New Orleans Athletic Club’s 112th Annual Turkey Day Race
Thursday, November 28 – Thanksgiving morning
Tad Gormley Stadium, City Park
Benefiting Spina Bifida of Greater New Orleans
Produced by the New Orleans Track Club
If you’d like an opportunity to be a part of history, promote your business, AND aid in a worthy cause, please consider sponsoring the Turkey Day Race, where proceeds go to Spina Bifida of Louisiana.
THANKS TO OUR CURRENT SPONSORS:
|Will you be part of history on Thanksgiving morning?
The New Orleans Athletic Club’s “Turkey Day Race” is one of the oldest and continuously held non-marathon races in the United States. In 1986, the race became a charitable event assisting the needs of our local community and has been instrumental in helping the Spina Bifida Association of Greater New Orleans.
The race was established in 1907 by Francis Thomas “Tad” Gormley, the Athletic Director of the Young Men’s Gymnastic Club (YMGC), which was renamed the New Orleans Athletic Club (NOAC) in 1929. Mr. Gormley subsequently coached track at Louisiana State University and served on the athletic staff of Loyola University. In 1932, Mr. Gormley served as assistant coach of the U.S. Olympic Track Team and in 1938 he was hired as the Athletic Director at City Park.
The Turkey Day Race is steeped in running history and tradition. In 1907, Tad Gormley came to New Orleans from Boston and started the Turkey Day Race and the Jackson Day Race. The first runner across the finish line in 1907 was Leo Fincke of the YMCA with a time of 31:20, and Jimmy Grant representing the YMGC was the Time Prize Winner at 28:05. Historically, until the 1980’s, the runners were “handicapped” based on their time. Often the first runner to cross the finish line was not the runner with the best time. Races were designed so most of the runners finished about the same time, so slower runners were given a head start or handicap. From 1907 through 1966 the 5-mile race was held on North Rampart and Canal Streets, except when it was suspended in 1918 because of World War I and was revived by the Athletic Director in 1928, Irwin Poche. With the exception the World War II period of 1943-45, the race has been held every Thanksgiving morning.
With the dedication of City Park Stadium in 1937, track and field events grew over the decades. The NOAC Punch magazine describes the 1947 race as “the opening event for the 1947-48 Cross Country Season” with participants from local high schools including Jesuit and Holy Cross; area universities including L.S.U. and Tulane; and military teams from as far away as the Pensacola Naval Air Station. The Punch described the 1957 race on November 28th “as the biggest cross-country race of the Southern AAU district.” A 1963 Punch story identified the first attempt to expand the race beyond the serious 150 AAU runners by creating a half-mile event for “business executives.” During the 1960’s the race increased in its popularity with runners from the southern U.S. competing in what had developed to be a major event with team awards for universities and high schools.
After the death of Tad Gormley in 1965, the stadium in City Park was renamed in his honor. In 1967 a 5-mile racecourse was established in and around City Park with the finish line in Tad Gormley Stadium, the location of the 1992 Olympic Track and Field Trials. In 1967 the winner of the first race in Tad Gormley Stadium was Jonathan Boydston with a time of 24:44 from the University of Chicago Track Club.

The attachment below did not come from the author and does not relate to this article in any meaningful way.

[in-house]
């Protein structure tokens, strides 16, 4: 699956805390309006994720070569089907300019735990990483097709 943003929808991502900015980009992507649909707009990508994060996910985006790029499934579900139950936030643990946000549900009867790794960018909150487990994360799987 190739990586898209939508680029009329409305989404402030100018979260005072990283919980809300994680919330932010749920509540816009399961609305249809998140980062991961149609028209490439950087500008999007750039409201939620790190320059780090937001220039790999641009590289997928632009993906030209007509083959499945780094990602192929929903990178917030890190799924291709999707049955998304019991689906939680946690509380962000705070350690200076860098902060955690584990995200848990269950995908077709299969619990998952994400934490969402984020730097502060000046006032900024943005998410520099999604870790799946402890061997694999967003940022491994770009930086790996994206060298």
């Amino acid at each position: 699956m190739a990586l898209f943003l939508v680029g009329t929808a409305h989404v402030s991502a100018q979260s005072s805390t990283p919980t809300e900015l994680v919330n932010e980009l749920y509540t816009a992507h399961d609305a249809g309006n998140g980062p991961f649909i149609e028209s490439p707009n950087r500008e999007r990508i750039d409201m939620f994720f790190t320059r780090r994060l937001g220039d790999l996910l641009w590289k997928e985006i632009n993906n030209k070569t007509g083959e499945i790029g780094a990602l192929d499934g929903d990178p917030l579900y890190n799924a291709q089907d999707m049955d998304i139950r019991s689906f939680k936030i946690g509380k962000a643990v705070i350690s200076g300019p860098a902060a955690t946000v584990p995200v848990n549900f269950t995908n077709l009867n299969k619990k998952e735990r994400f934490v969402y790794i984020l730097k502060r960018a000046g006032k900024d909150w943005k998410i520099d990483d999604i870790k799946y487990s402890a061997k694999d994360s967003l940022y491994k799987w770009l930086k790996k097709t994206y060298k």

Runners from across the country traveled to New Orleans each Thanksgiving to compete in the Turkey Day Race but history was made in 1969 when the first woman competed in the race. Barbara Gorrondona in 1969 was the first female to compete against 102 men and made race history. That same year the time prize went to the NOAC’s Larry Fuselier with a winning time of 29:10.
In 1970, inspired by Barbara Gorrondona, four women entered the race and competed against 108 male runners. Another historic event occurred when the first to cross the finish line was a 16 year-old female, Alicia Sabi an Ursuline Academy sophomore who with a 12-minute handicap ran the race in 31:52. Phil Camp from the Pensacola Naval Station was the time prize winner at 24:14.
As the world changed so did the race. In the late 1970’s running became a popular form of exercise and a social event. The size of the Turkey Day Race grew from 150 to 1,000 participants by the mid 1980’s. With that growth, the focus of the race changed to include the elite runners and the now large general running community. Awards now covered age groups and special events, including the first wheelchair division in 1986 introduced by the Spina Bifida Association of Greater New Orleans.
By 1986 the race became a large event that required year long planning and development, which required more resources. Based on the NOAC historic support of charities since 1872 and desire to develop the historic race, the NOAC created another historic event by making the Turkey Day Race a “charitable event”, to help children and their families in need with all profits donated to the charities actively involved in supporting and developing this Thanksgiving tradition since 1907.
The Turkey Day Race has established a rich tradition and heritage among runners throughout the South. Tradition best describes the Turkey Day Race. In the February 1986 issue of RUNNER’S WORLD, an article entitled “You Should Be Committed,” covered the 78th Annual Turkey Day Race in a feature on a local runner, Mr. Albert Briede.
In 2008, Mr. Briede participated in his 50th consecutive Turkey Day Race. Incredible !
Make this historic New Orleans race part of your holiday and history !